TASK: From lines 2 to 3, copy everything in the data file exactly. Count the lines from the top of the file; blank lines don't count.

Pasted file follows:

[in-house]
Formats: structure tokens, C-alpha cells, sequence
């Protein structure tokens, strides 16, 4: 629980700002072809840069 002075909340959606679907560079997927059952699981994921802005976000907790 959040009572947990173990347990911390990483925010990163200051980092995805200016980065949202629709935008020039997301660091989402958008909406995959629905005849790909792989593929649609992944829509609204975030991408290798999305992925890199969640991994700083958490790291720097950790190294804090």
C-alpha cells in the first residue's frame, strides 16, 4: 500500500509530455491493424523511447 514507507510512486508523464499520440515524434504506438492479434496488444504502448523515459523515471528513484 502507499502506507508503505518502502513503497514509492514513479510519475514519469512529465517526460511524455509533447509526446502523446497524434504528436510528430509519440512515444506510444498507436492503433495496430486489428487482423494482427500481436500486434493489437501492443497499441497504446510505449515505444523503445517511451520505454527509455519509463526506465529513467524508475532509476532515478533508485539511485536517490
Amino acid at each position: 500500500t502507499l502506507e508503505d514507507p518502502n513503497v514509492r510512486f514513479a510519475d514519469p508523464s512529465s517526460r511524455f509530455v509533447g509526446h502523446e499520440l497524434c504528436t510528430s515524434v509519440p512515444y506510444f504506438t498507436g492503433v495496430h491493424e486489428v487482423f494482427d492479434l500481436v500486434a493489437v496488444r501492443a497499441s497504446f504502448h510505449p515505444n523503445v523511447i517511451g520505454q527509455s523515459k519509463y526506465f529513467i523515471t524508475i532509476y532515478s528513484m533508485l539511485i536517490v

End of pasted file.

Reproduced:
Formats: structure tokens, C-alpha cells, sequence
């Protein structure tokens, strides 16, 4: 629980700002072809840069 002075909340959606679907560079997927059952699981994921802005976000907790 959040009572947990173990347990911390990483925010990163200051980092995805200016980065949202629709935008020039997301660091989402958008909406995959629905005849790909792989593929649609992944829509609204975030991408290798999305992925890199969640991994700083958490790291720097950790190294804090």